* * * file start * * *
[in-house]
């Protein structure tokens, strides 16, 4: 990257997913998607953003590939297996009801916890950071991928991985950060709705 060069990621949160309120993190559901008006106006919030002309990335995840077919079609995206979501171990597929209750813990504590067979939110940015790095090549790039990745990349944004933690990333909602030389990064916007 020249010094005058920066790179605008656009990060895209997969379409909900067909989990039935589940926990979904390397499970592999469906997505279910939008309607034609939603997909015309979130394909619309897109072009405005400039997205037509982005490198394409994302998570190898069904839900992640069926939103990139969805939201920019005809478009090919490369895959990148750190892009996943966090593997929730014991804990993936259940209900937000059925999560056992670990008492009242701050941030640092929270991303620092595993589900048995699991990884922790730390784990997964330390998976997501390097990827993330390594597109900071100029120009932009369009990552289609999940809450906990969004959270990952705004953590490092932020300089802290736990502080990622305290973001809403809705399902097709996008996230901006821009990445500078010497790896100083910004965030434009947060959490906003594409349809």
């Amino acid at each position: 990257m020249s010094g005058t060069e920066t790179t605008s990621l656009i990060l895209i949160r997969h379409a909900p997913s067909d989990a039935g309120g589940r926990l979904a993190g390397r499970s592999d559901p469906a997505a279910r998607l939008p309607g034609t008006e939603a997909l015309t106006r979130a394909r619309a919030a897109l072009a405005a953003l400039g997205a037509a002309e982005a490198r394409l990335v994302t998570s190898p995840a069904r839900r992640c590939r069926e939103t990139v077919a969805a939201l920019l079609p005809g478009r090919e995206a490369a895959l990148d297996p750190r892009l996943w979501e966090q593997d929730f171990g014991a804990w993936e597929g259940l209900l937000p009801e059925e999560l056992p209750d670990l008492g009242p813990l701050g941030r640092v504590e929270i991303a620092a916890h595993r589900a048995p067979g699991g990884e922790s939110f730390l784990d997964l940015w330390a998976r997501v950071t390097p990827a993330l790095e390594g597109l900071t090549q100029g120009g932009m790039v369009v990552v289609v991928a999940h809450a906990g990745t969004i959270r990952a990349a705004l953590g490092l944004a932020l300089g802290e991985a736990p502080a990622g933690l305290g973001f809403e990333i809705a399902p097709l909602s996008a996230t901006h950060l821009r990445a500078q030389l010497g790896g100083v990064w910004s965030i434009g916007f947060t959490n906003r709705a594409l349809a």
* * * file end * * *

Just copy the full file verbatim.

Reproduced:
[in-house]
């Protein structure tokens, strides 16, 4: 990257997913998607953003590939297996009801916890950071991928991985950060709705 060069990621949160309120993190559901008006106006919030002309990335995840077919079609995206979501171990597929209750813990504590067979939110940015790095090549790039990745990349944004933690990333909602030389990064916007 020249010094005058920066790179605008656009990060895209997969379409909900067909989990039935589940926990979904390397499970592999469906997505279910939008309607034609939603997909015309979130394909619309897109072009405005400039997205037509982005490198394409994302998570190898069904839900992640069926939103990139969805939201920019005809478009090919490369895959990148750190892009996943966090593997929730014991804990993936259940209900937000059925999560056992670990008492009242701050941030640092929270991303620092595993589900048995699991990884922790730390784990997964330390998976997501390097990827993330390594597109900071100029120009932009369009990552289609999940809450906990969004959270990952705004953590490092932020300089802290736990502080990622305290973001809403809705399902097709996008996230901006821009990445500078010497790896100083910004965030434009947060959490906003594409349809």
């Amino acid at each position: 990257m020249s010094g005058t060069e920066t790179t605008s990621l656009i990060l895209i949160r997969h379409a909900p997913s067909d989990a039935g309120g589940r926990l979904a993190g390397r499970s592999d559901p469906a997505a279910r998607l939008p309607g034609t008006e939603a997909l015309t106006r979130a394909r619309a919030a897109l072009a405005a953003l400039g997205a037509a002309e982005a490198r394409l990335v994302t998570s190898p995840a069904r839900r992640c590939r069926e939103t990139v077919a969805a939201l920019l079609p005809g478009r090919e995206a490369a895959l990148d297996p750190r892009l996943w979501e966090q593997d929730f171990g014991a804990w993936e597929g259940l209900l937000p009801e059925e999560l056992p209750d670990l008492g009242p813990l701050g941030r640092v504590e929270i991303a620092a916890h595993r589900a048995p067979g699991g990884e922790s939110f730390l784990d997964l940015w330390a998976r997501v950071t390097p990827a993330l790095e390594g597109l900071t090549q100029g120009g932009m790039v369009v990552v289609v991928a999940h809450a906990g990745t969004i959270r990952a990349a705004l953590g490092l944004a932020l300089g802290e991985a736990p502080a990622g933690l305290g973001f809403e990333i809705a399902p097709l909602s996008a996230t901006h950060l821009r990445a500078q030389l010497g790896g100083v990064w910004s965030i434009g916007f947060t959490n906003r709705a594409l349809a």